Investor Psychology & Investment Results
Many market commentators routinely throw around concepts such as ‘Fear and Greed’ and how instrumental they are in the behavior of individuals and markets as a whole. While both fear and greed play a role in individual and mass behaviors, they are part of a much larger set of attitudes and emotions that affects our investing decisions.
I am an investor with a mix of growth/value stocks, high-dividend and traditional dividend stocks. While I do not first consider psychological factors before making an investment, I do try to be aware of how specific traits and tendencies might affect my investment decisions. Whether this awareness helps my investing decisions or not is of course difficult to measure.
The Role Of Emotion in Investing: Graham, Newton and Investor Cargo
Psychology, emotions and irrationality do play key roles in investing. We assume that we are rational beings, but the contents of this blog suggest otherwise.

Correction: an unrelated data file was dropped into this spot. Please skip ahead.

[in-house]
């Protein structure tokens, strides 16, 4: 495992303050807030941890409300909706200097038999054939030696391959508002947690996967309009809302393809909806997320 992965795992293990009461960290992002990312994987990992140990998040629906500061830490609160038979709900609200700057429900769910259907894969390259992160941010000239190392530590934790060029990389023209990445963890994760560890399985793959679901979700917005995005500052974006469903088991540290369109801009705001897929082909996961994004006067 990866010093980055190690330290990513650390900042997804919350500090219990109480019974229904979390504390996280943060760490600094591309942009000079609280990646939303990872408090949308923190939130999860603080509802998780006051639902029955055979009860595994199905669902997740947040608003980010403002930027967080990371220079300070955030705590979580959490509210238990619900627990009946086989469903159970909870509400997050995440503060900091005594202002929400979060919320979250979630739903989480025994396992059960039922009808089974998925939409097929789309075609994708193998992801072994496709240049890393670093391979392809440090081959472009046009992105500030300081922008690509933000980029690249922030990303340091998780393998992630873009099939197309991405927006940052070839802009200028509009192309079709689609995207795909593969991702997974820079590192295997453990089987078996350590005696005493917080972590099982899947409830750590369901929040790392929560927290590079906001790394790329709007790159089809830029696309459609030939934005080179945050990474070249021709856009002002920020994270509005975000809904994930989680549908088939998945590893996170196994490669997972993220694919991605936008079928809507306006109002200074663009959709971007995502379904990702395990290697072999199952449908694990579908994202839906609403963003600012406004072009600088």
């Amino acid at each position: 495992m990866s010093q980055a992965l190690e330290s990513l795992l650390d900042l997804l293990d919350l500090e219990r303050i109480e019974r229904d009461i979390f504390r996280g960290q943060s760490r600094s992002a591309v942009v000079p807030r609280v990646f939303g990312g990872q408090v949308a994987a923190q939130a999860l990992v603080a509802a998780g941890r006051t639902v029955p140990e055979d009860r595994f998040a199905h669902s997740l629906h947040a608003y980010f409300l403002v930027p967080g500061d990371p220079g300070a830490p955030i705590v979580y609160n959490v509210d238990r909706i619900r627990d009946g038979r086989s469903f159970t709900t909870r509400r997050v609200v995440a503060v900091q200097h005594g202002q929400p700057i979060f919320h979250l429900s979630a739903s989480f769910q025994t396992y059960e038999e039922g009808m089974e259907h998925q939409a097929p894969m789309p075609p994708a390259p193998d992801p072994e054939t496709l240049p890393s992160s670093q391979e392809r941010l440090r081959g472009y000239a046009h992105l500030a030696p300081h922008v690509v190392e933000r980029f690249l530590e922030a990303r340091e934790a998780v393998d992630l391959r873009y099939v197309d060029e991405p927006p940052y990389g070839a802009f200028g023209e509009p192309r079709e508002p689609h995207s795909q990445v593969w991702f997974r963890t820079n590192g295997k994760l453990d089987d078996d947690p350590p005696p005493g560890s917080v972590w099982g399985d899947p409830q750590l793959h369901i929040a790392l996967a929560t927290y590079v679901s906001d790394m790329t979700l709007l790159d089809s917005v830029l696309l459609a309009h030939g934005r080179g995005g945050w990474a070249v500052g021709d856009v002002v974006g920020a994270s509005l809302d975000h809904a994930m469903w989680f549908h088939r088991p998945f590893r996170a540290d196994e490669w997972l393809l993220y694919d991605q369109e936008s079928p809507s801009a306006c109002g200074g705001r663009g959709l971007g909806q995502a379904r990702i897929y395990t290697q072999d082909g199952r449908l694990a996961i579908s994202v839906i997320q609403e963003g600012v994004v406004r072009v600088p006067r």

Established economic and financial theory posits that individuals are well-informed and consistent in their decision-making. It holds that investors are “rational..it’s clear that in reality, humans do not act rationally. In fact, humans often act irrationally in counterproductive, systematic patterns.”
As children, we see the world through a protective lens that protects an exaggerated sense of self. As we grow older, the process of maturation includes developing an awareness of our true ‘size’ in the world.
As many observers have remarked, an investor’s emotional makeup is more important to investing success than intellectual ability or ‘book knowledge.’ This is a simple statement, yet I suspect that most investors disregard its meaning while making their investment decisions.
A smart investor is one that harnesses his or her emotions. The great investor Benjamin Graham, for example, defined intelligent investing in his timeless book “The Intelligent Investor” as a type of applied intelligence that is “a trait more of the character than the brain.”
An inverse proof of this definition is offered in the story of the brilliant scientist Isaac Newton hurling his capital into the speculative South Seas Company, a great growth story of its time. Sadly, South Seas turned out to be a losing proposition three hundred years ago. The ability to define gravity and a series of equally wondrous accomplishments did not make Newton a good investor.